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An Island Unto Itself

An Island Unto Itself

More than 1.4 million* students of Bangladesh study in an education system that has historically kept itself isolated from the rest of the world.

SSC Suicides: The Human Cost of an Education
Star Weekend

SSC Suicides: The Human Cost of an Education

Sanjida Islam Nova, first girl of her class at Uttara's Bangamata Sheikh Fazilatunnessa Government High School, killed herself on May 8, 2017.

  • Blinded by Beauty?

    We, travellers, have fallen in love with Sajek's stark, burnt-umber coloured cliffs that jut upright throughout the valley.


    When I read some of the introductions of myself, I see that people see me as actor-director, TV personality, social activist, entrepreneur, etc. Yes, I wear many caps. And these are things I do.

  • Are we viewers or consumers?

    It's a truth universally, and perhaps, grudgingly acknowledged, that a production does not work without its corporate sponsors; and that is precisely where the corporations play their big hands. Beginning from picking the director, producer and actors, they also influence how their products are integrated into the story.

  • Living and dying by the code

    “How many governments have fallen,” the prince had gone on, “And how many kingdoms have been swept from the face of the earth, and Orosh is still standing.”

  • The Return of the Titans

    It really does not seem fair. This man, who ruled the roost like no other from early 2005 to late 2007, then gave up a bit of his...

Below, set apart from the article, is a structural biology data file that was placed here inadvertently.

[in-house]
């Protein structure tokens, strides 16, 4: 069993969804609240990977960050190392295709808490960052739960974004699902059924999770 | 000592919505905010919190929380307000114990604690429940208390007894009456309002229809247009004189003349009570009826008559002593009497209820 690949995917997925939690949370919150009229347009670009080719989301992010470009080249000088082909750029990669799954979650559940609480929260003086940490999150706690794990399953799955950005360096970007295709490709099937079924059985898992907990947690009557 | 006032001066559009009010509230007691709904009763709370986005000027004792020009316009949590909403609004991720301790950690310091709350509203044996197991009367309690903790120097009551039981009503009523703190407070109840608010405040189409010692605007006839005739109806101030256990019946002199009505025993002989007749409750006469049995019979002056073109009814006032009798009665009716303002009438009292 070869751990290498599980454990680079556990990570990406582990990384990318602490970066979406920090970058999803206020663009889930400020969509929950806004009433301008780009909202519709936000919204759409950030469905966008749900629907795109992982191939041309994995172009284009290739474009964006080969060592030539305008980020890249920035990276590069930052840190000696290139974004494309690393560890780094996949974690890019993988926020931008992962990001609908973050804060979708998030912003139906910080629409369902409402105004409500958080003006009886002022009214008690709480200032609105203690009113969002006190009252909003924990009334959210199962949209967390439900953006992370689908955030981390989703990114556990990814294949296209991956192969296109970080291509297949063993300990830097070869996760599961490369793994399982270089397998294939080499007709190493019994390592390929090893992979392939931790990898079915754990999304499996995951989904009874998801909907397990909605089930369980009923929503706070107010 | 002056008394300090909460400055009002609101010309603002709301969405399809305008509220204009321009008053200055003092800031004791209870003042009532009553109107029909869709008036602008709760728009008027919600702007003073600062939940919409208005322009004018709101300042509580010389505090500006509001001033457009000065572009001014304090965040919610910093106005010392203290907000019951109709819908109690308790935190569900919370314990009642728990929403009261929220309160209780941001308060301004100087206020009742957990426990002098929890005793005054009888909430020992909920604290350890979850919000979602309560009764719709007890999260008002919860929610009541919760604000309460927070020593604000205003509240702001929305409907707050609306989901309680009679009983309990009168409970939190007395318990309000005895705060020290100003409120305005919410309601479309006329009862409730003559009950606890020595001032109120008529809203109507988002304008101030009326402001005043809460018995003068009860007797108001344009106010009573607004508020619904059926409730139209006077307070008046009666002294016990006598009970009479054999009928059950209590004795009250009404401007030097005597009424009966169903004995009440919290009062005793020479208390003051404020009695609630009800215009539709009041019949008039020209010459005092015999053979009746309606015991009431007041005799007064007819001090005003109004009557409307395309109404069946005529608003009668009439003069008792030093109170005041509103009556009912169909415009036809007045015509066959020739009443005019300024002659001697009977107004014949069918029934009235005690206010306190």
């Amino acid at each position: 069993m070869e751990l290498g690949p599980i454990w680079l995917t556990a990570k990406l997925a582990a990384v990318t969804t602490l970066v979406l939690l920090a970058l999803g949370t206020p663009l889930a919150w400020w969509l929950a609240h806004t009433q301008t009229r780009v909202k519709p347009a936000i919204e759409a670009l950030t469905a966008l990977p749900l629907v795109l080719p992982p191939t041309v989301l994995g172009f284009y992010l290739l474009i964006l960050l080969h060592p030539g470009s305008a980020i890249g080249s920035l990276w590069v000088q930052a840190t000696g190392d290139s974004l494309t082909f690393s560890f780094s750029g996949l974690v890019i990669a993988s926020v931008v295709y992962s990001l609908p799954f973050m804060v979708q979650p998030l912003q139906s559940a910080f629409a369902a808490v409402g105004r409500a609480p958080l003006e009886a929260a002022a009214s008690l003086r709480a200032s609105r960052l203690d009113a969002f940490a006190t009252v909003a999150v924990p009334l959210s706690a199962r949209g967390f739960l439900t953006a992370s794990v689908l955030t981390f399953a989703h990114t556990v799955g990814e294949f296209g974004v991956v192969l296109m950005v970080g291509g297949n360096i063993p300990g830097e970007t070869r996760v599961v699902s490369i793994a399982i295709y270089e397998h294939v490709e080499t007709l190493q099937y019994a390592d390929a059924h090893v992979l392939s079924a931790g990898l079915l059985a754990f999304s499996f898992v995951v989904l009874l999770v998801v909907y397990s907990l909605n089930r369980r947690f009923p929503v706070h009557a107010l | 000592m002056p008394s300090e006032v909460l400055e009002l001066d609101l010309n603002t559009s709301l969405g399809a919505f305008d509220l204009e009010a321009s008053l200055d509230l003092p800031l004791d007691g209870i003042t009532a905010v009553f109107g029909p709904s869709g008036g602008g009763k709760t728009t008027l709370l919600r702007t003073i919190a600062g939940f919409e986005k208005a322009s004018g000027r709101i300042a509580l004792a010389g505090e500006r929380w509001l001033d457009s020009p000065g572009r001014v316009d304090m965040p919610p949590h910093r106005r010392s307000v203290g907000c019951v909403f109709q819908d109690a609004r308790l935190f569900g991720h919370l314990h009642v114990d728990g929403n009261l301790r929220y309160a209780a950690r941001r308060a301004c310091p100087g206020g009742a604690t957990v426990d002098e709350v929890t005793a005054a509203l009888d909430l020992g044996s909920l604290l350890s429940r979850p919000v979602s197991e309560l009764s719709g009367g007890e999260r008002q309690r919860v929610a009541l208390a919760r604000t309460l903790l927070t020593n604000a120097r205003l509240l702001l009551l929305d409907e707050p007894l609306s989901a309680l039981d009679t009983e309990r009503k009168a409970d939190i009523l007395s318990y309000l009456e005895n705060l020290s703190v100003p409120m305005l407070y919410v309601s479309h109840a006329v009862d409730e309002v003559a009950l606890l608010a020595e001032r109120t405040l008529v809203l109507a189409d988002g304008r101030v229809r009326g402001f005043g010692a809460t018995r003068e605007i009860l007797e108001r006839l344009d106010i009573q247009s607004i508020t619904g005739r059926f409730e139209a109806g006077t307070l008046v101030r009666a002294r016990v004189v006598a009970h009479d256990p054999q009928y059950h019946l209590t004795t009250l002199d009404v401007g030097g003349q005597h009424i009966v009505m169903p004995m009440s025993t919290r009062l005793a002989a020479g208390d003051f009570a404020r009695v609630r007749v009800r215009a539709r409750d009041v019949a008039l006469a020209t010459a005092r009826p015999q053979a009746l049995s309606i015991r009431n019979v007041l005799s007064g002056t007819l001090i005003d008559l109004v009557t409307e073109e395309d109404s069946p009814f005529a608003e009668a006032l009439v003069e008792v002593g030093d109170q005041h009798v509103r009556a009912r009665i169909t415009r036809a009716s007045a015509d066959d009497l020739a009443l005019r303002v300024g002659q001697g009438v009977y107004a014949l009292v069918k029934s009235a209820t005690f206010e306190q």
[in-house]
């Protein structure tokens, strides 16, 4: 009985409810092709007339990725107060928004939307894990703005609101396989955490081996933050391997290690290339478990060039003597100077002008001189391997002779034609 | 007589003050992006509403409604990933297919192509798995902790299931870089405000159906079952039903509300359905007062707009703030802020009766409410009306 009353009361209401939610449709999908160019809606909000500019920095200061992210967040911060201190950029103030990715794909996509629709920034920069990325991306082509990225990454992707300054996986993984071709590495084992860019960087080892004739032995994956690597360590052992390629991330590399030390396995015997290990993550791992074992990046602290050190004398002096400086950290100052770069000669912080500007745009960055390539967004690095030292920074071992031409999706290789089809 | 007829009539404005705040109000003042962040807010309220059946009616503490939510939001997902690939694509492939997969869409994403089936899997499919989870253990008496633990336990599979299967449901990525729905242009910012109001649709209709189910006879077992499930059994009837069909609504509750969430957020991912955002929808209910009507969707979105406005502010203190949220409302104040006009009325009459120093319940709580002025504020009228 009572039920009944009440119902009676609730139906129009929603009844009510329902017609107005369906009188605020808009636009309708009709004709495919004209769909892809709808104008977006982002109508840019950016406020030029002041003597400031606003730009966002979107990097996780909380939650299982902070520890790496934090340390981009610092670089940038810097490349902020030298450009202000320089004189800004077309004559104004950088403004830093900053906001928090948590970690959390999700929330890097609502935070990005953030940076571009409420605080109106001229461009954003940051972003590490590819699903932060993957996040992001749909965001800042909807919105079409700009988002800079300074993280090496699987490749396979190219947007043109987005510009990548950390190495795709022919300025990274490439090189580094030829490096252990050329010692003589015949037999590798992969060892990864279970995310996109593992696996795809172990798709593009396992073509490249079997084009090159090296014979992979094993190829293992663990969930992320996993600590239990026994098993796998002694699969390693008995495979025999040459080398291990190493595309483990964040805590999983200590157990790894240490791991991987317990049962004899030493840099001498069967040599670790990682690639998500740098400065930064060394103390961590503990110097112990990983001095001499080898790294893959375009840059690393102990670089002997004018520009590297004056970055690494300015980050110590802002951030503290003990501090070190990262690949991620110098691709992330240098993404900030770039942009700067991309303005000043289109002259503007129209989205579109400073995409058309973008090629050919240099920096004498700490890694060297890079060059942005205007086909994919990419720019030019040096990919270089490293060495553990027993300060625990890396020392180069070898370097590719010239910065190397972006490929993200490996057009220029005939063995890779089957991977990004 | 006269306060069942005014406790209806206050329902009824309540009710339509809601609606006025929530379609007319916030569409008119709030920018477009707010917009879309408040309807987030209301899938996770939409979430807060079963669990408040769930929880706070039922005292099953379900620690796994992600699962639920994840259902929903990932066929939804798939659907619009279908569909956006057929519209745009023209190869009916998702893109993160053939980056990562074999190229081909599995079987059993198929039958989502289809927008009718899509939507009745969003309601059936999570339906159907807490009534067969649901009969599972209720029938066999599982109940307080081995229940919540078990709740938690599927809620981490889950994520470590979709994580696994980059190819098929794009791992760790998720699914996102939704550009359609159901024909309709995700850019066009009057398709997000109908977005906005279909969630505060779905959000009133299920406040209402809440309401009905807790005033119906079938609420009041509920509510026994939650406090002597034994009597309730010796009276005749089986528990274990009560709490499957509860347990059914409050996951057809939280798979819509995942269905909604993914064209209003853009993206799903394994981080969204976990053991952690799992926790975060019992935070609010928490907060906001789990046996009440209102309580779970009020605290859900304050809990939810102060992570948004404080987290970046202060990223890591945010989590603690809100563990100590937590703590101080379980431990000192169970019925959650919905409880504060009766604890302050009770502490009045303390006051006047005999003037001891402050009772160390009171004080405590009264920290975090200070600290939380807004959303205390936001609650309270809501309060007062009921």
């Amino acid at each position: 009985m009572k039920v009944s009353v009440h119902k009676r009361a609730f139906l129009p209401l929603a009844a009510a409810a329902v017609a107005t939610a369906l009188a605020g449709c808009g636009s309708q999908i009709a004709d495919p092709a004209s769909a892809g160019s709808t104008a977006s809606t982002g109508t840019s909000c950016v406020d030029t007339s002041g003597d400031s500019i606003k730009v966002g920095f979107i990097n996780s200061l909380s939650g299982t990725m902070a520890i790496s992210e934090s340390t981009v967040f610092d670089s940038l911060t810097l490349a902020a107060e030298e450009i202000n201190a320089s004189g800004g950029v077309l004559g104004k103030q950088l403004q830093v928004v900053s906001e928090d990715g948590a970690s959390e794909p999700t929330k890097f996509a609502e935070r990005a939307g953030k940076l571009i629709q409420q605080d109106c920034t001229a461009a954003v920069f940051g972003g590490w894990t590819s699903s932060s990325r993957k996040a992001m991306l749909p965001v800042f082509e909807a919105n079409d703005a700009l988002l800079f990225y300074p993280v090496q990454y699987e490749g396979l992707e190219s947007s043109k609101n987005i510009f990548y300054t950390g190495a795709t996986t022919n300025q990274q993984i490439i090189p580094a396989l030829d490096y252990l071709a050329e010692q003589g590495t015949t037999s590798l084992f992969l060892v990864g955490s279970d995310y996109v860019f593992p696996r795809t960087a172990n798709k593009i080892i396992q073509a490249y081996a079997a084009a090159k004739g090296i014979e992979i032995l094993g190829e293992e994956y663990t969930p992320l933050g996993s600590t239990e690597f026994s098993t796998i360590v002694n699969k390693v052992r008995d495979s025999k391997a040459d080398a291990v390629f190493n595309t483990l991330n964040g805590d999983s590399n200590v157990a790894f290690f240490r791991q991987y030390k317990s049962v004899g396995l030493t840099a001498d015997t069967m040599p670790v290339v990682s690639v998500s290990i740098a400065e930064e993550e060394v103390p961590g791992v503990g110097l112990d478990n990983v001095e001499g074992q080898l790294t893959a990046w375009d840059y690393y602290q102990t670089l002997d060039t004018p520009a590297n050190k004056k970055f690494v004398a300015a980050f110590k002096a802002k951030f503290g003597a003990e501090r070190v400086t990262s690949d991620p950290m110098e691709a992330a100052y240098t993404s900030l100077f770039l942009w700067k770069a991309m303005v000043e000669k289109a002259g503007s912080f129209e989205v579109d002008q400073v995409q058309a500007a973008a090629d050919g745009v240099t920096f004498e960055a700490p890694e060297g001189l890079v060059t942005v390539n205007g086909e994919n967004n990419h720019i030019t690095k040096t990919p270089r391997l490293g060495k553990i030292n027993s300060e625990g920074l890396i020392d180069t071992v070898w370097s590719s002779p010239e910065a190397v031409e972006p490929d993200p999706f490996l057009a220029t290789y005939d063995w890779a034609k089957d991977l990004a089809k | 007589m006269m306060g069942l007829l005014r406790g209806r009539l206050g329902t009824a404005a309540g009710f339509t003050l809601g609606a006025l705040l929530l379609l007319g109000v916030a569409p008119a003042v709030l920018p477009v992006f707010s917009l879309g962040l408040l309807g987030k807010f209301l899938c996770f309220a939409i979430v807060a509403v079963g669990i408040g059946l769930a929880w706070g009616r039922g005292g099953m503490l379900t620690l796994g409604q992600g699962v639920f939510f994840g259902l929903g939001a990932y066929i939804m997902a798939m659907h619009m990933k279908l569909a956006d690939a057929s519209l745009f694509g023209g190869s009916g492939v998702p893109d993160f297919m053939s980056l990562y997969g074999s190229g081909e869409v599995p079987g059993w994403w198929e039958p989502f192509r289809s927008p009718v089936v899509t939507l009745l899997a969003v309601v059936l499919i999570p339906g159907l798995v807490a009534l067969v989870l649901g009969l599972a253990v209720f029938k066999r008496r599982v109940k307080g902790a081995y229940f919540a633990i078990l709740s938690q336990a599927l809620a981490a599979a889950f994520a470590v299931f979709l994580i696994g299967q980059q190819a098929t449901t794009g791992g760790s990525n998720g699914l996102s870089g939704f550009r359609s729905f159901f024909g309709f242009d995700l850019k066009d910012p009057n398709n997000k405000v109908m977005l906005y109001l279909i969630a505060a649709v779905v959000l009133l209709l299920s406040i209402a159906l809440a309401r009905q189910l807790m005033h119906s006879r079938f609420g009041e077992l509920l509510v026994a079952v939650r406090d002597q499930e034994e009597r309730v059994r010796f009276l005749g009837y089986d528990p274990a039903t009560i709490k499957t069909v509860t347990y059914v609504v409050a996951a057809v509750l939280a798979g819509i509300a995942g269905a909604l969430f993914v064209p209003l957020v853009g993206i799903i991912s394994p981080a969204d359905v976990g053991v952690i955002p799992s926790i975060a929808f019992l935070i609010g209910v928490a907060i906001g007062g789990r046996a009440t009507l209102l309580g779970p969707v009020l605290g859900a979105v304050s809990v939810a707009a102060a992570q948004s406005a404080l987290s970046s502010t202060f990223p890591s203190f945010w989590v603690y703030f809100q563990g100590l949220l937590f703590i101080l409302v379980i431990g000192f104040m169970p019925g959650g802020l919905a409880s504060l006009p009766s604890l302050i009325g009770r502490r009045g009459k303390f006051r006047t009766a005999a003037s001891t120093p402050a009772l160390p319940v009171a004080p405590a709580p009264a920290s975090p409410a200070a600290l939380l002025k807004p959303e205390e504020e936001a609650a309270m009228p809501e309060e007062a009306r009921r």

“The reasons birds can fly and we can't is simply because they have perfect faith, for to have faith is to have wings.” — J.M.Barrie, Scottish novelist and playwright

  • A New Realm of Reality TV

    Reality TV has long been a fixture of regular television. Shows like Queen for a Day and Cash and Carry introduced the concept in the 1940s, testing the waters.


    Shakib Khan, one of the biggest movie stars of present-day Bangladesh, alleged that many FDC directors spend time “chatting instead of doing work”.

  • Thinking outside the (white) box

    Pristine, paper white walls. Monorail lightings fixed on the ceiling. And reverent silence.

  • A spoonful of Chromium, with love

    What is in the eggs you eat? On April 9, the Supreme Court looked for the answer to this question and did not like what they found.


    There's a popular saying among different species that hold very opposite meanings: 'When it rains, it pours and when it pours it floods.'

  • Can commuter trains be a viable alternative to Road transport?

    When the whole city is caught up in the debate of whether local or sitting service is more conducive to commuters...

  • A Year on the Run

    “I might not come back. I'm afraid. You had to flee from one place to another out of fear of being slaughtered by the extremists. If something like that happens again, I don't have the strength or ability to do things like you.”